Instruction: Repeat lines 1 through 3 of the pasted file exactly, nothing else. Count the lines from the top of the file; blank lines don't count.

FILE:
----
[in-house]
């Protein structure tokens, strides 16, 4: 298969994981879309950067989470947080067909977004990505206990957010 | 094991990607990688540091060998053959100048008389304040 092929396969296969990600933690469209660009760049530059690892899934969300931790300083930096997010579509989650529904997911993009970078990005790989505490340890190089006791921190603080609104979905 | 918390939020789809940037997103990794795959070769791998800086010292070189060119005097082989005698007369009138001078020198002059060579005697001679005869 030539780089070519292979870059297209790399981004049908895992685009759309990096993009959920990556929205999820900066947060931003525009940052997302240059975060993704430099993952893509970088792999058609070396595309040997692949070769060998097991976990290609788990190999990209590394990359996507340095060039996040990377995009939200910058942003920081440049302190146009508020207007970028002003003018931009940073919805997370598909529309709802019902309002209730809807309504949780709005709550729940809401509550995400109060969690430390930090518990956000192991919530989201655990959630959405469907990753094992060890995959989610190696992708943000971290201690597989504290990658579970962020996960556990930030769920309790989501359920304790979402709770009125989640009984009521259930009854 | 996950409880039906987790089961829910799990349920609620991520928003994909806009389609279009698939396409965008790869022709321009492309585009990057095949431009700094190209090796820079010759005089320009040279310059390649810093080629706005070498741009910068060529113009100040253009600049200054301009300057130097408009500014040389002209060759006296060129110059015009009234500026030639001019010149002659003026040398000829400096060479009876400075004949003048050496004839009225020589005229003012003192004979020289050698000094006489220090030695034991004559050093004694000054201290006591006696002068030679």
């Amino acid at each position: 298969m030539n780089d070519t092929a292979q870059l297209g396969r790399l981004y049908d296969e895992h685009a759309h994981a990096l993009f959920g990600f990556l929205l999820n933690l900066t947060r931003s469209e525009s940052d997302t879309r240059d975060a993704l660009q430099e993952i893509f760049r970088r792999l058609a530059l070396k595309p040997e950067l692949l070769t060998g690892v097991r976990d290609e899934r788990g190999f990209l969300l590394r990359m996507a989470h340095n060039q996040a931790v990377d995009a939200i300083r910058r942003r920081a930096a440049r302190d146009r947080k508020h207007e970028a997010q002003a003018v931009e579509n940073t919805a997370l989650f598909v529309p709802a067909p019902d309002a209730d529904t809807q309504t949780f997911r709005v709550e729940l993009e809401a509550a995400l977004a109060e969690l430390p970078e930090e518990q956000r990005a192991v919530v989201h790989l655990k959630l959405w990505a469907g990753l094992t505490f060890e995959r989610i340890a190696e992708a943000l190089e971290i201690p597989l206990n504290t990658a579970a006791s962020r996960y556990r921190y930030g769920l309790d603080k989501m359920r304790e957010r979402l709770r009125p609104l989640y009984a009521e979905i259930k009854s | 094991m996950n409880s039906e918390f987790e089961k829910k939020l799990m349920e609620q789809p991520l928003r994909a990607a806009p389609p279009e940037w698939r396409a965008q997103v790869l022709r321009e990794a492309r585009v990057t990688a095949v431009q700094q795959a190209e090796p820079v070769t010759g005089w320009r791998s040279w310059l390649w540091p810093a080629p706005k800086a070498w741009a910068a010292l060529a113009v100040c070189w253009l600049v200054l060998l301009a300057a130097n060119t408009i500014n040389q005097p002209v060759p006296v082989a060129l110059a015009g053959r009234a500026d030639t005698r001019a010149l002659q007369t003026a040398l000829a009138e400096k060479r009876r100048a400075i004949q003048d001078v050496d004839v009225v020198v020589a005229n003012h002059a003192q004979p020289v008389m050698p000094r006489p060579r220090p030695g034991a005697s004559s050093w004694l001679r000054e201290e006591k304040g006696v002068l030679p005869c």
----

[in-house]
């Protein structure tokens, strides 16, 4: 298969994981879309950067989470947080067909977004990505206990957010 | 094991990607990688540091060998053959100048008389304040 092929396969296969990600933690469209660009760049530059690892899934969300931790300083930096997010579509989650529904997911993009970078990005790989505490340890190089006791921190603080609104979905 | 918390939020789809940037997103990794795959070769791998800086010292070189060119005097082989005698007369009138001078020198002059060579005697001679005869 030539780089070519292979870059297209790399981004049908895992685009759309990096993009959920990556929205999820900066947060931003525009940052997302240059975060993704430099993952893509970088792999058609070396595309040997692949070769060998097991976990290609788990190999990209590394990359996507340095060039996040990377995009939200910058942003920081440049302190146009508020207007970028002003003018931009940073919805997370598909529309709802019902309002209730809807309504949780709005709550729940809401509550995400109060969690430390930090518990956000192991919530989201655990959630959405469907990753094992060890995959989610190696992708943000971290201690597989504290990658579970962020996960556990930030769920309790989501359920304790979402709770009125989640009984009521259930009854 | 996950409880039906987790089961829910799990349920609620991520928003994909806009389609279009698939396409965008790869022709321009492309585009990057095949431009700094190209090796820079010759005089320009040279310059390649810093080629706005070498741009910068060529113009100040253009600049200054301009300057130097408009500014040389002209060759006296060129110059015009009234500026030639001019010149002659003026040398000829400096060479009876400075004949003048050496004839009225020589005229003012003192004979020289050698000094006489220090030695034991004559050093004694000054201290006591006696002068030679």
């Amino acid at each position: 298969m030539n780089d070519t092929a292979q870059l297209g396969r790399l981004y049908d296969e895992h685009a759309h994981a990096l993009f959920g990600f990556l929205l999820n933690l900066t947060r931003s469209e525009s940052d997302t879309r240059d975060a993704l660009q430099e993952i893509f760049r970088r792999l058609a530059l070396k595309p040997e950067l692949l070769t060998g690892v097991r976990d290609e899934r788990g190999f990209l969300l590394r990359m996507a989470h340095n060039q996040a931790v990377d995009a939200i300083r910058r942003r920081a930096a440049r302190d146009r947080k508020h207007e970028a997010q002003a003018v931009e579509n940073t919805a997370l989650f598909v529309p709802a067909p019902d309002a209730d529904t809807q309504t949780f997911r709005v709550e729940l993009e809401a509550a995400l977004a109060e969690l430390p970078e930090e518990q956000r990005a192991v919530v989201h790989l655990k959630l959405w990505a469907g990753l094992t505490f060890e995959r989610i340890a190696e992708a943000l190089e971290i201690p597989l206990n504290t990658a579970a006791s962020r996960y556990r921190y930030g769920l309790d603080k989501m359920r304790e957010r979402l709770r009125p609104l989640y009984a009521e979905i259930k009854s | 094991m996950n409880s039906e918390f987790e089961k829910k939020l799990m349920e609620q789809p991520l928003r994909a990607a806009p389609p279009e940037w698939r396409a965008q997103v790869l022709r321009e990794a492309r585009v990057t990688a095949v431009q700094q795959a190209e090796p820079v070769t010759g005089w320009r791998s040279w310059l390649w540091p810093a080629p706005k800086a070498w741009a910068a010292l060529a113009v100040c070189w253009l600049v200054l060998l301009a300057a130097n060119t408009i500014n040389q005097p002209v060759p006296v082989a060129l110059a015009g053959r009234a500026d030639t005698r001019a010149l002659q007369t003026a040398l000829a009138e400096k060479r009876r100048a400075i004949q003048d001078v050496d004839v009225v020198v020589a005229n003012h002059a003192q004979p020289v008389m050698p000094r006489p060579r220090p030695g034991a005697s004559s050093w004694l001679r000054e201290e006591k304040g006696v002068l030679p005869c």